America's Cup Hall of Famer, Ted Hood, died on June 28, 2013, at the age of 86.
Ted Hood (second from left) at a media conference in the 1974 America’s Cup, others are Bob McCullough (left), Bus Mosbacher (centre), Alan Bond, and Ben Lexcen
Hood is perhaps best known worldwide as the man who founded Hood Sail makers, which during the 1960's and 1970's was the world's largest sail maker. He is also very well known as a successful racing skipper, as the founder of Little Harbor Yachts, and as an innovative marine inventor and yacht designer.
While his sail making business grew, Hood also built and skippered a successful series of keel and centerboard racing boats under names Robin, Robin Too and even Robin Too II. Hood captured first in the Newport-Bermuda Race in 1968; he sailed to another victory in the 1971 Marblehead-Halifax Race, (10 years after his 1961 Halifax win); with Robin Too II. Robin One Ton won the 1974 SORC (Southern Ocean Racing Circuit). As skipper of Courageous he then went on to win the 1974 America's Cup, sailing away from Australia's Southern Cross, 4-0.
As an inventor, Hood was the first sail maker to weave his own Dacron cloth. He is also credited with early designs for grooved head stays, jib roller furling, as well as the Stoway mast and the Stoboom. In the mid 1980's, Hood sold his sail making operation to concentrate on his design and boatbuilding interests.
Ted Hood could do everything, build boats, design boats, a top sailmaker - creating the then worlds major sailmaker, Hood Sails, and skippered and America’s Cup winner. And was a complete gentleman.
Born in Beverly, MA in 1927 to Ralph Stedman Hood and Helen Emmart Hood, Ted grew up in the nearby towns of Danvers and Marblehead. He attended Marblehead High School and Wentworth Institute. He served in the Navy during World War II.
In 1955, he founded Hood Sailmakers in the back of Maddie's Bar in Marblehead, but later moved the operation to the nearby Little Harbor section of that town. With his father's help, Ted was the first sail maker to weave his own sailcloth, revolutionizing the process to enhance the strength and durability of his sails. By the 1970s, Hood Sailmakers had grown into a worldwide network of service and production lofts, with his sails ubiquitous on winning yachts including all the Americas Cup winners from 1958 to 1977.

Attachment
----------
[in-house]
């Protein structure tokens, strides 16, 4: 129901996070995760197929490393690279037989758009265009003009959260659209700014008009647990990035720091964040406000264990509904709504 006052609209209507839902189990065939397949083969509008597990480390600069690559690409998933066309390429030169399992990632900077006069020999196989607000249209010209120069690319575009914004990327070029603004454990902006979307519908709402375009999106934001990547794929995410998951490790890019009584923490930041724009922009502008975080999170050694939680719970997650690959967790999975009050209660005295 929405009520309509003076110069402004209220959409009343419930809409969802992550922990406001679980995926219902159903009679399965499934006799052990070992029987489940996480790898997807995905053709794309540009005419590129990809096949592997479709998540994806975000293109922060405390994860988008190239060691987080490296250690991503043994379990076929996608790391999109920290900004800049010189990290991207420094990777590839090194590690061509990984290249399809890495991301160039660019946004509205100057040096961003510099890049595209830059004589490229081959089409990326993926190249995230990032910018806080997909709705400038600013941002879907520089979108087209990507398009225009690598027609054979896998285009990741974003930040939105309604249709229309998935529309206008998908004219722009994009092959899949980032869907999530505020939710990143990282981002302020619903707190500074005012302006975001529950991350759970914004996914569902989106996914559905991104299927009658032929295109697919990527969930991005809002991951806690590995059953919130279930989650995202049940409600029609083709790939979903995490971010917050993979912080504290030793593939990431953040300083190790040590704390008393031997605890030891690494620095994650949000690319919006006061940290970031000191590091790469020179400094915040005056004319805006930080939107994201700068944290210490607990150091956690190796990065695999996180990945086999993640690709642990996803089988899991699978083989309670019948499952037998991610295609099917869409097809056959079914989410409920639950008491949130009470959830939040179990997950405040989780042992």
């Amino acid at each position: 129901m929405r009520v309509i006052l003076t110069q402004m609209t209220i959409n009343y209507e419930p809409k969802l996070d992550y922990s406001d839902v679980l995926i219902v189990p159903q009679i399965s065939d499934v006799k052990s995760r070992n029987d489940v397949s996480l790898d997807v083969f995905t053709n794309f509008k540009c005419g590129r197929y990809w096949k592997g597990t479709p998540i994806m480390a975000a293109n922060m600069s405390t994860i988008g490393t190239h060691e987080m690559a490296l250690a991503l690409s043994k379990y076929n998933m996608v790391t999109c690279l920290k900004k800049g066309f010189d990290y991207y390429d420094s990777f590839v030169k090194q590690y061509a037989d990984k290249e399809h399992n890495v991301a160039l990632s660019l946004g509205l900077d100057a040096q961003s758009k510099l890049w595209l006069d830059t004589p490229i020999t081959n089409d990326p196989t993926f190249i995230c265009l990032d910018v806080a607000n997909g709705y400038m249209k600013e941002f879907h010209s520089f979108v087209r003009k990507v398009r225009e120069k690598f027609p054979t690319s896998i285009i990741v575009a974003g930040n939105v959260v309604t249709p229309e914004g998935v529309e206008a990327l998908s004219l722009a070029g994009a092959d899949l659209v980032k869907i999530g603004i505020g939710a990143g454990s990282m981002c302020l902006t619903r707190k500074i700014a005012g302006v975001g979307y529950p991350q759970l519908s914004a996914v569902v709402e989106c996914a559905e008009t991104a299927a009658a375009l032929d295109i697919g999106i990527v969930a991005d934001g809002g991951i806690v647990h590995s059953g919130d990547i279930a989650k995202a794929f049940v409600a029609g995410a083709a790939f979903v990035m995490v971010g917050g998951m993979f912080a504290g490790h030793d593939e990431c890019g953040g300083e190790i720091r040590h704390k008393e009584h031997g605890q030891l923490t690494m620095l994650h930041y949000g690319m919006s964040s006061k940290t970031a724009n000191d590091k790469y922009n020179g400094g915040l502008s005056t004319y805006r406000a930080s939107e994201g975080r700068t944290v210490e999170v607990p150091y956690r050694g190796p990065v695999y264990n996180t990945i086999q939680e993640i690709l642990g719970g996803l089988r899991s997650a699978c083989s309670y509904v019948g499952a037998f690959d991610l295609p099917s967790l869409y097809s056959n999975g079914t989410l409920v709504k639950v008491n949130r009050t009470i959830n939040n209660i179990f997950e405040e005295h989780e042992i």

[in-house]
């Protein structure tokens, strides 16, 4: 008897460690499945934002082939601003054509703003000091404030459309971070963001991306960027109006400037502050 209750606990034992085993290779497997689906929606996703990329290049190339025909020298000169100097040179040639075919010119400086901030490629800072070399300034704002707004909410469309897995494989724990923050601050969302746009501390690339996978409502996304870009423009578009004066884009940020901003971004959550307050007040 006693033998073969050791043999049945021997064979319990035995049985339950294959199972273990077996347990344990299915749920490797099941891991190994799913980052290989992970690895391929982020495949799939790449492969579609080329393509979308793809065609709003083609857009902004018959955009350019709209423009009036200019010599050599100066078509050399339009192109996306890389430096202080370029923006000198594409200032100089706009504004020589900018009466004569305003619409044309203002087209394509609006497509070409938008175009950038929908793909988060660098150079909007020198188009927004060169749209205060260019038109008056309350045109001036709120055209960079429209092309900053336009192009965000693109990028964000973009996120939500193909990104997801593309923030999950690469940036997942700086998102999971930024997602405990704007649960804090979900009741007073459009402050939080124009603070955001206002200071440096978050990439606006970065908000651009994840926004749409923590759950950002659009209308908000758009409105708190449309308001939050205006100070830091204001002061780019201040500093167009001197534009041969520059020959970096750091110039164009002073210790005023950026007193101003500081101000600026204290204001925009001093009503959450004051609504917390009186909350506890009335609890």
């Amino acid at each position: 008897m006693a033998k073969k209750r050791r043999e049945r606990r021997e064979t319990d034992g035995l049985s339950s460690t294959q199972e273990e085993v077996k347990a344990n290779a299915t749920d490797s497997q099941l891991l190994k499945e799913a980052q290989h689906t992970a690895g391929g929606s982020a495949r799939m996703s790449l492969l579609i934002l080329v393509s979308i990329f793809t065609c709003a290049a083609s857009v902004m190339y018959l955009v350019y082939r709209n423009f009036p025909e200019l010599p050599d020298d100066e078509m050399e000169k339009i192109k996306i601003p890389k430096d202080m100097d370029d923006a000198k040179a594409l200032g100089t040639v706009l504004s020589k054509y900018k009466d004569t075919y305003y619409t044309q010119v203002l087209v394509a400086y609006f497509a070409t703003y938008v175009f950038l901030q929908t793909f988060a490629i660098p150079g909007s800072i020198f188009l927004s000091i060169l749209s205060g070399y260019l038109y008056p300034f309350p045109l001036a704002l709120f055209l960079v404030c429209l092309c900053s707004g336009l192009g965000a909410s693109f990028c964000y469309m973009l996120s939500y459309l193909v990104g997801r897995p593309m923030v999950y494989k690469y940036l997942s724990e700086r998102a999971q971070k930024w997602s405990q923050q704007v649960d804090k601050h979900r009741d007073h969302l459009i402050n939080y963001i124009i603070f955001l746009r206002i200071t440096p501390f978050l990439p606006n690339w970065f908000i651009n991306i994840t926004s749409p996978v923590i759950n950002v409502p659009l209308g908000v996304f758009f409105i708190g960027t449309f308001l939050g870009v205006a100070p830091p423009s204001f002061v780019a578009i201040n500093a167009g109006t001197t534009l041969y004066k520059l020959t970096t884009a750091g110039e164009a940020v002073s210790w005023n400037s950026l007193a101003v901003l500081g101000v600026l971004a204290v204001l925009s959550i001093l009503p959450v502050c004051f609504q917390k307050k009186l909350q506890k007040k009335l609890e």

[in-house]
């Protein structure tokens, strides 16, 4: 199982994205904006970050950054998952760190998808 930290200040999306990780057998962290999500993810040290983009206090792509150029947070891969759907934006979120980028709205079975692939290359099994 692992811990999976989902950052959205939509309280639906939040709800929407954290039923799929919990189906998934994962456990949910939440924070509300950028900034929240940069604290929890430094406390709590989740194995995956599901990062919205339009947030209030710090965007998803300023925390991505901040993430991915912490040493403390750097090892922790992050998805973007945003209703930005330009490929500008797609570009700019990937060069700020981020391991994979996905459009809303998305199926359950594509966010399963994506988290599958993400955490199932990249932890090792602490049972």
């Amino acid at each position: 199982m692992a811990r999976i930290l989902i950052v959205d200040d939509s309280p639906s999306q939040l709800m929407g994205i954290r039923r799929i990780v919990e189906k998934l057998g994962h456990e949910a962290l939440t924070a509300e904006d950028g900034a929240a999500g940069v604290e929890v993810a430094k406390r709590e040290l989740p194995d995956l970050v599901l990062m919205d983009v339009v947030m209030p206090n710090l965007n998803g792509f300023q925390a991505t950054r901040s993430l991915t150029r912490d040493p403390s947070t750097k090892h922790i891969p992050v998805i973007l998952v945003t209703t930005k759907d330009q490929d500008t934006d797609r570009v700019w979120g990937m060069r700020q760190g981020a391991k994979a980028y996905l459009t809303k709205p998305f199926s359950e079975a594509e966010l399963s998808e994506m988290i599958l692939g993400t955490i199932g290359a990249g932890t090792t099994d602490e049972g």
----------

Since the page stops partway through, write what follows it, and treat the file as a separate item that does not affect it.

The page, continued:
The talented sail maker also founded Hood Yachts Systems, which built spars and custom tear-dropped shaped rigging and invented ground-breaking marine hardware including the Gemini grooved headstay for racing, and the Seafurl and the Stoway Mast roller reefing systems for cruising. These contributions made sailing safer and easier for thousands of sailors around the world.
Combining a natural sailing ability with his aptitude for design, Ted built and skippered a successful series of keel and centerboard racing yachts under the name Robin. In 1959 his career took off when he won the New York Yacht Club Annual Cruise in his first Robin. He did so, not only as skipper, but as designer, builder and sail maker. In 1962 and 1964 he repeated the feat with Nefertiti in the America’s Cup trials.
Ted’s many victories on the water were highlighted by the Mallory Cup (1956), the Marblehead-Halifax Race (1961,1971), Newport-Bermuda Race (1968) and the SORC (1974). Also in 1974, as skipper of the Sparkman & Stephens designed Courageous he won the America's Cup sailing away from Australia's Southern Cross, 4-0.
Three years later he campaigned Independence, the second 12-Meter he designed, against Courageous, which he had redesigned, but was ultimately runner up in the defender trials.
By the early 1980's Ted had turned his attention away from sail making and to boat building and design. He created a line of sailboats under the 'Little Harbor' name, and constructed many yachts under that name from 38’ to 78’, personally involved with design and construction details. In addition, various builders worldwide built over 1,500 yachts of his design, including the 133’ Anakena.
Ted Hood (1927-2013) pictured in 1990
In 1986 Ted moved his businesses to Portsmouth, RI, transforming an old World War II navy fuel depot into one of the largest yacht service, design, brokerage and building operations on the East Coast. His subsequent purchase of the Black Watch line of yachts launched the enterprising Ted into the world of powerboats, pioneering today’s 'express yacht' look with his Little Harbor powerboat series.
After selling his business in 1999, Ted continued to work on new yacht designs, including both power and sail catamarans and expedition yachts. In 2006 Ted wrote his autobiography 'Ted Hood, Through Hand and Eye', with Michael Levitt.
Ted was a member of the Corinthian, Eastern and Boston Yacht Clubs in Marblehead, the New York Yacht Club, the Cruising Club of America, Storm Trysail Club and Blue Water Sailing Club. He was named Yachtsman of the Year in 1974, was elected to the America’s Cup Hall of Fame and the National Sailing Hall of Fame.
According to his children, he was marking up drawings right into his last days. All who knew him were inspired by his innovative mind, entrepreneurial spirit and creative passion.